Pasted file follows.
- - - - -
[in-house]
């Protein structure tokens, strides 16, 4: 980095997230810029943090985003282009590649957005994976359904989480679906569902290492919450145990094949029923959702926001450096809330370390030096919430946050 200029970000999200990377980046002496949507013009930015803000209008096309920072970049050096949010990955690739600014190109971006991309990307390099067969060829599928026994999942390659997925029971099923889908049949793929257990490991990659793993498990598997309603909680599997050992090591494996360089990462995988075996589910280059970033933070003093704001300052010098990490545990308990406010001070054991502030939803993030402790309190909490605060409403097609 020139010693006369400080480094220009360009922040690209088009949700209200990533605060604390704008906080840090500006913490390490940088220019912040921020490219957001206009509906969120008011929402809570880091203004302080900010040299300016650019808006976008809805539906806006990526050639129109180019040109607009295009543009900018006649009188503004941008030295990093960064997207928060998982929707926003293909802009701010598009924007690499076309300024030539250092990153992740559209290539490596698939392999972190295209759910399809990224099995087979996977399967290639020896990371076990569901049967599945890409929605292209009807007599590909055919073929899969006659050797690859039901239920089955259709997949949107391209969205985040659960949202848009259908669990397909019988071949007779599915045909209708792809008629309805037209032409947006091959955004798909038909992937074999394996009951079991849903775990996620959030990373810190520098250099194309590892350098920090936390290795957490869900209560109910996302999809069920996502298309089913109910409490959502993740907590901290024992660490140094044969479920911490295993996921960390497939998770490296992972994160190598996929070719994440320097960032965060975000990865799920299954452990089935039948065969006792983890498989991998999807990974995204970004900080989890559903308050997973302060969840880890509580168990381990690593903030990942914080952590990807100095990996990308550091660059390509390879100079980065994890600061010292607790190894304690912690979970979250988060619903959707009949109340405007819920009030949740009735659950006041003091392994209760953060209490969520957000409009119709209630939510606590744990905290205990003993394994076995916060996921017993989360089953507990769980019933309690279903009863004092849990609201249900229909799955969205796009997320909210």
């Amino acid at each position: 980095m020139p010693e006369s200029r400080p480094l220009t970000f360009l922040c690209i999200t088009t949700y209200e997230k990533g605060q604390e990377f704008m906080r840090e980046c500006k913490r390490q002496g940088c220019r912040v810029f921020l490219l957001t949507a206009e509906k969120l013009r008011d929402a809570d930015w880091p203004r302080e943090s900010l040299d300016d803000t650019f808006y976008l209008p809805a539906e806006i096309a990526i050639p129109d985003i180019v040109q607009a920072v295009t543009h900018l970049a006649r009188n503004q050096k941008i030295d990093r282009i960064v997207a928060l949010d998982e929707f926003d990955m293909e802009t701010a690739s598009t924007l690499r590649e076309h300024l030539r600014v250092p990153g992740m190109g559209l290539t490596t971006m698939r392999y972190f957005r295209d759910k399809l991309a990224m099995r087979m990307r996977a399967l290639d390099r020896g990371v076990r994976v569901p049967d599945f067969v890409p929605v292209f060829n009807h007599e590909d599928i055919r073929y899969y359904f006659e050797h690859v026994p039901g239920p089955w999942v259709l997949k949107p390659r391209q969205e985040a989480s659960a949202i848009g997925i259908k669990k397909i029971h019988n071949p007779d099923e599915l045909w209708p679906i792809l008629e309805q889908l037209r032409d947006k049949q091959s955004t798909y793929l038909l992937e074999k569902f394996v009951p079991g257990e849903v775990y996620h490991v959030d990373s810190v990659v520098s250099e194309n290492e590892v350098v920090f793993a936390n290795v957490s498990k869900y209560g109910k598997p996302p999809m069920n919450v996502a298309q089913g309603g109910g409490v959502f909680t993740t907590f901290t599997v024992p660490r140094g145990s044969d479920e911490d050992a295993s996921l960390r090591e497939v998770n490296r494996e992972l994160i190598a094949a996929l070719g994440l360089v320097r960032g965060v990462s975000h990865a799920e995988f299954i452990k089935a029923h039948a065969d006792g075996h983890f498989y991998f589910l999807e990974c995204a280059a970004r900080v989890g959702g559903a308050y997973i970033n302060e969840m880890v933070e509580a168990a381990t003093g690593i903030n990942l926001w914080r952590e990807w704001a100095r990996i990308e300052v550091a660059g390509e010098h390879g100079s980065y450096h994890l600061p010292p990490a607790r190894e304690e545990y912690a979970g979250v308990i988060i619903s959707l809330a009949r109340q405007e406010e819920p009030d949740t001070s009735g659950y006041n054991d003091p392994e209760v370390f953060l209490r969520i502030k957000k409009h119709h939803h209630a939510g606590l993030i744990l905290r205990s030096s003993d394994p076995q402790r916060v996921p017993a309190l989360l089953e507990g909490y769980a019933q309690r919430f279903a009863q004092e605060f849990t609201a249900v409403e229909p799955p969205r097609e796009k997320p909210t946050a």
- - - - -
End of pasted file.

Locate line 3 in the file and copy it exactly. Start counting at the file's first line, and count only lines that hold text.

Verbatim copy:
């Amino acid at each position: 980095m020139p010693e006369s200029r400080p480094l220009t970000f360009l922040c690209i999200t088009t949700y209200e997230k990533g605060q604390e990377f704008m906080r840090e980046c500006k913490r390490q002496g940088c220019r912040v810029f921020l490219l957001t949507a206009e509906k969120l013009r008011d929402a809570d930015w880091p203004r302080e943090s900010l040299d300016d803000t650019f808006y976008l209008p809805a539906e806006i096309a990526i050639p129109d985003i180019v040109q607009a920072v295009t543009h900018l970049a006649r009188n503004q050096k941008i030295d990093r282009i960064v997207a928060l949010d998982e929707f926003d990955m293909e802009t701010a690739s598009t924007l690499r590649e076309h300024l030539r600014v250092p990153g992740m190109g559209l290539t490596t971006m698939r392999y972190f957005r295209d759910k399809l991309a990224m099995r087979m990307r996977a399967l290639d390099r020896g990371v076990r994976v569901p049967d599945f067969v890409p929605v292209f060829n009807h007599e590909d599928i055919r073929y899969y359904f006659e050797h690859v026994p039901g239920p089955w999942v259709l997949k949107p390659r391209q969205e985040a989480s659960a949202i848009g997925i259908k669990k397909i029971h019988n071949p007779d099923e599915l045909w209708p679906i792809l008629e309805q889908l037209r032409d947006k049949q091959s955004t798909y793929l038909l992937e074999k569902f394996v009951p079991g257990e849903v775990y996620h490991v959030d990373s810190v990659v520098s250099e194309n290492e590892v350098v920090f793993a936390n290795v957490s498990k869900y209560g109910k598997p996302p999809m069920n919450v996502a298309q089913g309603g109910g409490v959502f909680t993740t907590f901290t599997v024992p660490r140094g145990s044969d479920e911490d050992a295993s996921l960390r090591e497939v998770n490296r494996e992972l994160i190598a094949a996929l070719g994440l360089v320097r960032g965060v990462s975000h990865a799920e995988f299954i452990k089935a029923h039948a065969d006792g075996h983890f498989y991998f589910l999807e990974c995204a280059a970004r900080v989890g959702g559903a308050y997973i970033n302060e969840m880890v933070e509580a168990a381990t003093g690593i903030n990942l926001w914080r952590e990807w704001a100095r990996i990308e300052v550091a660059g390509e010098h390879g100079s980065y450096h994890l600061p010292p990490a607790r190894e304690e545990y912690a979970g979250v308990i988060i619903s959707l809330a009949r109340q405007e406010e819920p009030d949740t001070s009735g659950y006041n054991d003091p392994e209760v370390f953060l209490r969520i502030k957000k409009h119709h939803h209630a939510g606590l993030i744990l905290r205990s030096s003993d394994p076995q402790r916060v996921p017993a309190l989360l089953e507990g909490y769980a019933q309690r919430f279903a009863q004092e605060f849990t609201a249900v409403e229909p799955p969205r097609e796009k997320p909210t946050a």